St. Petersburg, Russia
A Disney Cruise Line Port of Call Reviewby Cheryl Pendry, PassPorter Featured Columnist
Last modified 03-13-2017
For many cruisers heading to Europe, St. Petersburg in Russia is their main reason for taking a Baltic cruise, and with good reason.
It’s a stunning destination, and with so much to enjoy, it’s not unusual for ships to dock overnight, or in the case of Celebrity, who we sailed with in summer 2016, two nights.
The beautiful Catherine\'s Palace.
Alas, this summer’s sailings on the Disney Magic around the Baltic will present cruisers with some tough choices when they get to St. Petersburg, as it’s only berthed there for one solitary day, albeit from early in the morning until late in the evening.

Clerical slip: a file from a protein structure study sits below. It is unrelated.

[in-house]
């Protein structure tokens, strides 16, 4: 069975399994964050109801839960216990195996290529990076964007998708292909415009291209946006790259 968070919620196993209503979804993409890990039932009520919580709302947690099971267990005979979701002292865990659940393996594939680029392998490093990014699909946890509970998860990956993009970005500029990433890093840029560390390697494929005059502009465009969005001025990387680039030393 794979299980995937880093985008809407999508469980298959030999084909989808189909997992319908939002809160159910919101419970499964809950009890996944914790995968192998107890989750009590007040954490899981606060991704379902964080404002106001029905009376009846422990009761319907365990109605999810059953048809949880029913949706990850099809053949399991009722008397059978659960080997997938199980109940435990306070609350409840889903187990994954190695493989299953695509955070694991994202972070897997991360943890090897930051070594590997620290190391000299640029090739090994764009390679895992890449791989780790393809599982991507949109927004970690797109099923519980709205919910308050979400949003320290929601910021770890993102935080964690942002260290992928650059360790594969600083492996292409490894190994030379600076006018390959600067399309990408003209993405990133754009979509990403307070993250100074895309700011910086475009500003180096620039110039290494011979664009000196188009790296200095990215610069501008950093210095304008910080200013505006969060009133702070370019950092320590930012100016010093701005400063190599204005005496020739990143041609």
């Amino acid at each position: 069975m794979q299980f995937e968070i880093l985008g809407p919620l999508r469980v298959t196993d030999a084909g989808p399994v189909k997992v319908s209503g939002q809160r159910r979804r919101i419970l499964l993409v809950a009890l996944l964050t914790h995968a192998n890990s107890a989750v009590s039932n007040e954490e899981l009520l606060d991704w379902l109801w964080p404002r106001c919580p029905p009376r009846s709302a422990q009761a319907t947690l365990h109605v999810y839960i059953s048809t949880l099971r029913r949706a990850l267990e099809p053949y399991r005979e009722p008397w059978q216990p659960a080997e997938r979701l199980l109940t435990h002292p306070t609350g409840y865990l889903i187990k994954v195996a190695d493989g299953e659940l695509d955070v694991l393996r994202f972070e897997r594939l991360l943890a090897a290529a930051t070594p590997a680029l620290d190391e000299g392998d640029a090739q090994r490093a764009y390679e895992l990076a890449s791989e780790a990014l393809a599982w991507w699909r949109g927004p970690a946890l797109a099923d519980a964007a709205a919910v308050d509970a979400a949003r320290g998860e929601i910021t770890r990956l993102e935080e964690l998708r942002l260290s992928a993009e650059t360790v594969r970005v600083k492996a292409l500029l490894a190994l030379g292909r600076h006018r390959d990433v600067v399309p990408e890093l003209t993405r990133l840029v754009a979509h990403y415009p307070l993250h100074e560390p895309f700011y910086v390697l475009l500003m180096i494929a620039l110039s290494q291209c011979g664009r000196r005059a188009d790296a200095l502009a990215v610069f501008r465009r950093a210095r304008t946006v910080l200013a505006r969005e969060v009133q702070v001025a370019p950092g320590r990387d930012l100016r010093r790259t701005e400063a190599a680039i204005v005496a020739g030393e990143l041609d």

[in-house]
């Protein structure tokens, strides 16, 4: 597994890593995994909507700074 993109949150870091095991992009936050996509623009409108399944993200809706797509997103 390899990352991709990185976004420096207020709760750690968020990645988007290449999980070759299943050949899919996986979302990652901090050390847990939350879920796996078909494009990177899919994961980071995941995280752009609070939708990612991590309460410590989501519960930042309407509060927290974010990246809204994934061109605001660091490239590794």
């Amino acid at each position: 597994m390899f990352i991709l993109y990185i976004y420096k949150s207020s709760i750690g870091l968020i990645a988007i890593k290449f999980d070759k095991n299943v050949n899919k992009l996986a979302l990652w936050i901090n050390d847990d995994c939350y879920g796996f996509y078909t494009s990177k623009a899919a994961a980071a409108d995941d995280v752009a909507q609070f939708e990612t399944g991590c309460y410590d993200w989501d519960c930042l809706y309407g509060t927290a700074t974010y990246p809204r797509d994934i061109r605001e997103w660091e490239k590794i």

St. Petersburg, more than perhaps any other Disney cruise destination, is one place where you do need to book scheduled excursions to get off the ship, because of the strict Russian visa restrictions. Essentially, if you want to get off independently, you’ll need to arrange your own visa before leaving home. We booked excursions through a highly rated independent company, and had no problems, although getting off the ship was a bit of a nerve wracking experience as a result!
Perhaps the biggest attraction here is the amazing Hermitage, with a number of different tours taking it in. Be warned, everyone wants to get inside, and the lines were horrendous when we arrived, even for pre-booked groups. We walked straight in, because there were only six of us in our group, and our guide managed to push in ahead of all the bigger groups, otherwise I dread to think how long we’d have stood outside waiting to get in.